Trans-Pacific submarine cable phoney war

A new company plans to build a transpacific submarine cable. By now I have the hang of how this works:

First, there’s a big announcement complete with a list of features showing the planned cable differs from the Southern Cross Cable Network. There is also an argument explaining why the new cable is essential. Beautiful diagrams help media explain all this.

Second, the would-be cable builder reveals high-profile backers or partners. No matter how big the names or how compelling the business case, they are never willing to invest all the money needed to get the project moving.

Third, potential customers emerge. If nothing else, coming forward gives them an opportunity to negotiate with Southern Cross or their wholesaler.

Next, we get follow-up press releases about passed milestones. They contain tantalising hints that the project is close to take-off, but nothing specific about the date ships will sail.

This submarine-cable-announcement-cycle is a key part of the business of every new international communications link project. It can go on for years.

A new trans-Pacific cable isn’t real until the ships start rolling it out across the ocean.

Along the way Southern Cross responds with its own messages. Often a rival project’s announcement is met with news of another big capacity increase on the existing network. Just to keep us confused there are also reminders that Southern Cross still has plenty of spare capacity and that growing demand for data is still not enough on its own to justify building a new cable.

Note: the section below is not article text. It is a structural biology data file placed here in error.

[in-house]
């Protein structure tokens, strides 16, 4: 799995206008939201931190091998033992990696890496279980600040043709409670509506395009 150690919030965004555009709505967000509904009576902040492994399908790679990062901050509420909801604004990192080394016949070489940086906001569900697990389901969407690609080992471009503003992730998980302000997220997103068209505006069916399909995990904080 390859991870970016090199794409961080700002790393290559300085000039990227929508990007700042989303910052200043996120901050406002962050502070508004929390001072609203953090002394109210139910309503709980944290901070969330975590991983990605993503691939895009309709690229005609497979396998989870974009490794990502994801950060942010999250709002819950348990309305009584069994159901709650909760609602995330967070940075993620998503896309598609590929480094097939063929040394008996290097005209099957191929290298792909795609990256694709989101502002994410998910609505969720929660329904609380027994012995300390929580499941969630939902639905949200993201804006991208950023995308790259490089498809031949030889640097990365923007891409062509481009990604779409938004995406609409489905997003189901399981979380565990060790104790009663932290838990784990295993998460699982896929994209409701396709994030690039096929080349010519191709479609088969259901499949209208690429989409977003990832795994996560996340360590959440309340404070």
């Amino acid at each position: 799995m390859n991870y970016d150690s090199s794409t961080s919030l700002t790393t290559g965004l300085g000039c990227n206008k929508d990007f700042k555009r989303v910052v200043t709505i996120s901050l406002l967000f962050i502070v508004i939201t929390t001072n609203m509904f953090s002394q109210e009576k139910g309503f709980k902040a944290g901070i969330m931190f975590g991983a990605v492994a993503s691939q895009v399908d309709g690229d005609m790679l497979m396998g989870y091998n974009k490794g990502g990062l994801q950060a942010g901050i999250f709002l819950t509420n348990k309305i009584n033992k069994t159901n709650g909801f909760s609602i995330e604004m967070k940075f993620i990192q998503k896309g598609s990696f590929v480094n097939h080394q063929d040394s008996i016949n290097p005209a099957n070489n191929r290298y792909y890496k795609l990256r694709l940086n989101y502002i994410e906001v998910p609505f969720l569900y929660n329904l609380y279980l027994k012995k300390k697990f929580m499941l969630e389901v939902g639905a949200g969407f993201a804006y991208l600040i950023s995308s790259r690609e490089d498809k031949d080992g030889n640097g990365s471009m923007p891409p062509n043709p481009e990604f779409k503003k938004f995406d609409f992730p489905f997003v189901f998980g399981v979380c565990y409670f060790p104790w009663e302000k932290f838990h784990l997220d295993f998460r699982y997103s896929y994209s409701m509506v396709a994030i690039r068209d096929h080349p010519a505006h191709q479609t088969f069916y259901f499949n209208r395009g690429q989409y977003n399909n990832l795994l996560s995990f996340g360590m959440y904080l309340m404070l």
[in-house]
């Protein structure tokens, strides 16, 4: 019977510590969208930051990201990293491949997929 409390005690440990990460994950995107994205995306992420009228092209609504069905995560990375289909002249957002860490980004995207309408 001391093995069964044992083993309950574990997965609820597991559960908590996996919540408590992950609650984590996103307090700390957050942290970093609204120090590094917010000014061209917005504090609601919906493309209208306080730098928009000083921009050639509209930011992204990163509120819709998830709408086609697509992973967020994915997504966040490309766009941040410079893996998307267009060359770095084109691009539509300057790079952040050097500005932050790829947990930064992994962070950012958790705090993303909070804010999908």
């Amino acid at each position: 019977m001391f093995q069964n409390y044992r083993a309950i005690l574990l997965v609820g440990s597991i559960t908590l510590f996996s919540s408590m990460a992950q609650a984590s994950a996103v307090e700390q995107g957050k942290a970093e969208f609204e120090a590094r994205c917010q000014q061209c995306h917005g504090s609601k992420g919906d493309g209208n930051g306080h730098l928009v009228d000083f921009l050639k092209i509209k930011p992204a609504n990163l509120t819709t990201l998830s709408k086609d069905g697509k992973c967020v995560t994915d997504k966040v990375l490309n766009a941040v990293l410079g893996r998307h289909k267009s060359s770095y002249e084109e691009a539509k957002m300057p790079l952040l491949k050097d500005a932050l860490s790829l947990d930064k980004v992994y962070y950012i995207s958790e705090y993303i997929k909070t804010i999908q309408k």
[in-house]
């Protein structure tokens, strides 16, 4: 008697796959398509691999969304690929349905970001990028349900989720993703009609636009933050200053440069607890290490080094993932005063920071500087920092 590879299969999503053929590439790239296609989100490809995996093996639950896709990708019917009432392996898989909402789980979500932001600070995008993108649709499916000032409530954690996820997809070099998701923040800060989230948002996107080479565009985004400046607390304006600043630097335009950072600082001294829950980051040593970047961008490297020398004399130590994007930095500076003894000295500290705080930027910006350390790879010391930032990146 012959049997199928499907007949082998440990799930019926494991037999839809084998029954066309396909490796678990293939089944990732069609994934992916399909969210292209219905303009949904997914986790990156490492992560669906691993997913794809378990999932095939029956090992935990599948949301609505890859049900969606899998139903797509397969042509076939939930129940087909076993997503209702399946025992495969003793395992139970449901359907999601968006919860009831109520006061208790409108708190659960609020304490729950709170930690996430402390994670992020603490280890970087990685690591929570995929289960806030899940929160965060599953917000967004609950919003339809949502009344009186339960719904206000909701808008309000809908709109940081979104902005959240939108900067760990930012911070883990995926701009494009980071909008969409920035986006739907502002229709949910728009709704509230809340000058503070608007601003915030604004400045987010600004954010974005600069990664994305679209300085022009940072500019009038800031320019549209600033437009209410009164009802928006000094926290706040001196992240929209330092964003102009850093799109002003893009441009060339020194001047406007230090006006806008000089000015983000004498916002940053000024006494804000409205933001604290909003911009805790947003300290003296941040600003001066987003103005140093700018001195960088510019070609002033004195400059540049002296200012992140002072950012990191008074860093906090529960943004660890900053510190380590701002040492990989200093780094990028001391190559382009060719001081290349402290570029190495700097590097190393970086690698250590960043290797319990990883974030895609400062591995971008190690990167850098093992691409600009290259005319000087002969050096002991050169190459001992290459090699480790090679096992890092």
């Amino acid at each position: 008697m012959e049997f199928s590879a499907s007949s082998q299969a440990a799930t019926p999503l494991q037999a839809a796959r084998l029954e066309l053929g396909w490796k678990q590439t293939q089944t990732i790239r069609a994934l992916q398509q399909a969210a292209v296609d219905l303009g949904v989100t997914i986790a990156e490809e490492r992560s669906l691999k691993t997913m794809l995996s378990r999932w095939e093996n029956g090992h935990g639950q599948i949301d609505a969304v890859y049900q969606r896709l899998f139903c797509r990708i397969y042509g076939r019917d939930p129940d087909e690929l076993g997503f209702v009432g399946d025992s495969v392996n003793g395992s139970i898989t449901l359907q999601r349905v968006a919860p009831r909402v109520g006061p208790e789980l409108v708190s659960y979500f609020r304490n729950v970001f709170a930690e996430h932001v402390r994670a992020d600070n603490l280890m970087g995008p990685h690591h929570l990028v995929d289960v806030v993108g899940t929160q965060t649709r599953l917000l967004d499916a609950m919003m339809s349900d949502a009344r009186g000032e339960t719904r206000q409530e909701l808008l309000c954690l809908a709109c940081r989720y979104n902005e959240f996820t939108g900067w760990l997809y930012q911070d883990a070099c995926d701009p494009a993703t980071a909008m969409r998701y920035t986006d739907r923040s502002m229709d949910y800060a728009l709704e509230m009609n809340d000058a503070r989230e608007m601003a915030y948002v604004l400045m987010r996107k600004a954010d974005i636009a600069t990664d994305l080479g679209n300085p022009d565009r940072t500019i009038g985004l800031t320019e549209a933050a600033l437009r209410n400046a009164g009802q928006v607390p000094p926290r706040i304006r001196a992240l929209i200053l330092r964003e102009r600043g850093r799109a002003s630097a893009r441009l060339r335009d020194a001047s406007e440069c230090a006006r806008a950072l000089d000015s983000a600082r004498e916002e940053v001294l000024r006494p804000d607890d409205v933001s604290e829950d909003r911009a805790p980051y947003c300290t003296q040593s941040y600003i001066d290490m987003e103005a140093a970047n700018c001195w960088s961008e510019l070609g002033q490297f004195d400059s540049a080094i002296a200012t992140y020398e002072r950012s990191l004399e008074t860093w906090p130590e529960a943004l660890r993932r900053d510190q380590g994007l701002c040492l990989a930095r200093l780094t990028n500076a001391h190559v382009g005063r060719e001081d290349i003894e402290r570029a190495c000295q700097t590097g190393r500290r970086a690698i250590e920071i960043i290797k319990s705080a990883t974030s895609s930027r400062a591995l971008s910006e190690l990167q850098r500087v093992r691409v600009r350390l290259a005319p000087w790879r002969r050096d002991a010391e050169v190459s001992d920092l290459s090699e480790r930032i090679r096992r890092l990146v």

At times Southern Cross throws a wild card announcement into the mix. If nothing else this keeps everyone on their toes.

All of which explains the recent flurry of activity.

In December Bluesky Pacific Group announced plans for Moana; a 9700 km submarine cable connecting New Zealand to Hawaii, with drops at a number of Pacific Islands along the route. The company said it has already contracted Alcatel-Lucent Submarine Networks to build the network.

Southern Cross Cable Network couldn’t let that pass without its own announcement so it revealed a footprint extension making its services available from four additional locations in Los Angeles and Silicon Valley. It also added 900 Gbs of capacity bringing its network total to 5.8 Tbs.

This, by the way, is a small increase for Southern Cross, usually its network upgrades mean a far bigger jump in relative capacity.

Within days Bluesky had its own new statement. It says Moana cable will now connect NZ, Samoa, Cook Islands and Hawaii. It will now also Moana add a connection from the US to Asia.
Southern Cross is jointly owned by Spark New Zealand, Optus and Verizon.

Last week the two main shareholders, Spark and Optus, went public on discussions about planning long-term, Pacific submarine cable capacity. The message is clear: “We’ve got you covered for trans-Pacific submarine cables”.

2 thoughts on “Trans-Pacific submarine cable phoney war

  1. The Southern Cross Cable does odd stuff to some New Zealander speeds. If I do a speedtest to some part of the USA I get around 10mbps on my 100mbps cable. But when a friend in that same city as the test does a speed test to my city their 100mbps cable gets 98mbps on the speed test.
    No wonder SCC say there is heaps of capacity, we are getting throttled and not given full speed access.

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